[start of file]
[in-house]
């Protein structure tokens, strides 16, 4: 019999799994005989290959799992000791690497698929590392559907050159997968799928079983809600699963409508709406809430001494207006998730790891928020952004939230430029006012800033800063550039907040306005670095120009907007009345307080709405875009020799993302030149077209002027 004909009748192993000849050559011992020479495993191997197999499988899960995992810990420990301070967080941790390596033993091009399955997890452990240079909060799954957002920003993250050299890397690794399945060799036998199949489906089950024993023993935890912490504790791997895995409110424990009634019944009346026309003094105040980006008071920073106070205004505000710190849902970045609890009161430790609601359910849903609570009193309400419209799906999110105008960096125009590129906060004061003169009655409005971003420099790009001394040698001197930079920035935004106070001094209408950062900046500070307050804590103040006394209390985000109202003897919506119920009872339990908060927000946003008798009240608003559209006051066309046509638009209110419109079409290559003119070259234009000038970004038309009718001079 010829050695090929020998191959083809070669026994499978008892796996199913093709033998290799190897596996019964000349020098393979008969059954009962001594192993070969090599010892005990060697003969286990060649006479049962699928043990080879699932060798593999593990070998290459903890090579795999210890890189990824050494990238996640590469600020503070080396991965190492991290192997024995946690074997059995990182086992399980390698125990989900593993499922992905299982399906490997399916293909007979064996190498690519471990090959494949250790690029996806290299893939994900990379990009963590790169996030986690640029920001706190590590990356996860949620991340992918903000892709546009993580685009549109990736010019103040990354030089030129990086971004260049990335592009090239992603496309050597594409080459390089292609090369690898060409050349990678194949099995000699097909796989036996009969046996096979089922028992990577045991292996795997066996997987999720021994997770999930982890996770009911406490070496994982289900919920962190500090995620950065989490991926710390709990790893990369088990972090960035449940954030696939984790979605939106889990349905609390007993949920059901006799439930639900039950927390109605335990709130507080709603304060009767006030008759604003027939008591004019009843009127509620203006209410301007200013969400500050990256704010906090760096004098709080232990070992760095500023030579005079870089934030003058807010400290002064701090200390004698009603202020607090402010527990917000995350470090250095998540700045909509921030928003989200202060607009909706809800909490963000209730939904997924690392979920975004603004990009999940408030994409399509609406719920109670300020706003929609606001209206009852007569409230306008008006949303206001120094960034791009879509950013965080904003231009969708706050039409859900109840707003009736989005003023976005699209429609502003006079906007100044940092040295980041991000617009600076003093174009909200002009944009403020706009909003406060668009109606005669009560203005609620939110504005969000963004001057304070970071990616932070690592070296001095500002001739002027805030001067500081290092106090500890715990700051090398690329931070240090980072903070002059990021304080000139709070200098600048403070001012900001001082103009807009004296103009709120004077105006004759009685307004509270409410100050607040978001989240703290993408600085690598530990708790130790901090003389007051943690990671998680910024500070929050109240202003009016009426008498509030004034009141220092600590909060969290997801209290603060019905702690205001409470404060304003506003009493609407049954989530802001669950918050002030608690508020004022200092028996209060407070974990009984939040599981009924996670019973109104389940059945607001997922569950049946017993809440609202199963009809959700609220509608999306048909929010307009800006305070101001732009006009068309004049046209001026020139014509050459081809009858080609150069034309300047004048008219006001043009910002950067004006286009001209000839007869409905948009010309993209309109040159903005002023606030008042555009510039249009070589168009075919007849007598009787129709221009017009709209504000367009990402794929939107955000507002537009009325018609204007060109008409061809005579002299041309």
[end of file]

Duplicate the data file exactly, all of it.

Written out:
[in-house]
């Protein structure tokens, strides 16, 4: 019999799994005989290959799992000791690497698929590392559907050159997968799928079983809600699963409508709406809430001494207006998730790891928020952004939230430029006012800033800063550039907040306005670095120009907007009345307080709405875009020799993302030149077209002027 004909009748192993000849050559011992020479495993191997197999499988899960995992810990420990301070967080941790390596033993091009399955997890452990240079909060799954957002920003993250050299890397690794399945060799036998199949489906089950024993023993935890912490504790791997895995409110424990009634019944009346026309003094105040980006008071920073106070205004505000710190849902970045609890009161430790609601359910849903609570009193309400419209799906999110105008960096125009590129906060004061003169009655409005971003420099790009001394040698001197930079920035935004106070001094209408950062900046500070307050804590103040006394209390985000109202003897919506119920009872339990908060927000946003008798009240608003559209006051066309046509638009209110419109079409290559003119070259234009000038970004038309009718001079 010829050695090929020998191959083809070669026994499978008892796996199913093709033998290799190897596996019964000349020098393979008969059954009962001594192993070969090599010892005990060697003969286990060649006479049962699928043990080879699932060798593999593990070998290459903890090579795999210890890189990824050494990238996640590469600020503070080396991965190492991290192997024995946690074997059995990182086992399980390698125990989900593993499922992905299982399906490997399916293909007979064996190498690519471990090959494949250790690029996806290299893939994900990379990009963590790169996030986690640029920001706190590590990356996860949620991340992918903000892709546009993580685009549109990736010019103040990354030089030129990086971004260049990335592009090239992603496309050597594409080459390089292609090369690898060409050349990678194949099995000699097909796989036996009969046996096979089922028992990577045991292996795997066996997987999720021994997770999930982890996770009911406490070496994982289900919920962190500090995620950065989490991926710390709990790893990369088990972090960035449940954030696939984790979605939106889990349905609390007993949920059901006799439930639900039950927390109605335990709130507080709603304060009767006030008759604003027939008591004019009843009127509620203006209410301007200013969400500050990256704010906090760096004098709080232990070992760095500023030579005079870089934030003058807010400290002064701090200390004698009603202020607090402010527990917000995350470090250095998540700045909509921030928003989200202060607009909706809800909490963000209730939904997924690392979920975004603004990009999940408030994409399509609406719920109670300020706003929609606001209206009852007569409230306008008006949303206001120094960034791009879509950013965080904003231009969708706050039409859900109840707003009736989005003023976005699209429609502003006079906007100044940092040295980041991000617009600076003093174009909200002009944009403020706009909003406060668009109606005669009560203005609620939110504005969000963004001057304070970071990616932070690592070296001095500002001739002027805030001067500081290092106090500890715990700051090398690329931070240090980072903070002059990021304080000139709070200098600048403070001012900001001082103009807009004296103009709120004077105006004759009685307004509270409410100050607040978001989240703290993408600085690598530990708790130790901090003389007051943690990671998680910024500070929050109240202003009016009426008498509030004034009141220092600590909060969290997801209290603060019905702690205001409470404060304003506003009493609407049954989530802001669950918050002030608690508020004022200092028996209060407070974990009984939040599981009924996670019973109104389940059945607001997922569950049946017993809440609202199963009809959700609220509608999306048909929010307009800006305070101001732009006009068309004049046209001026020139014509050459081809009858080609150069034309300047004048008219006001043009910002950067004006286009001209000839007869409905948009010309993209309109040159903005002023606030008042555009510039249009070589168009075919007849007598009787129709221009017009709209504000367009990402794929939107955000507002537009009325018609204007060109008409061809005579002299041309």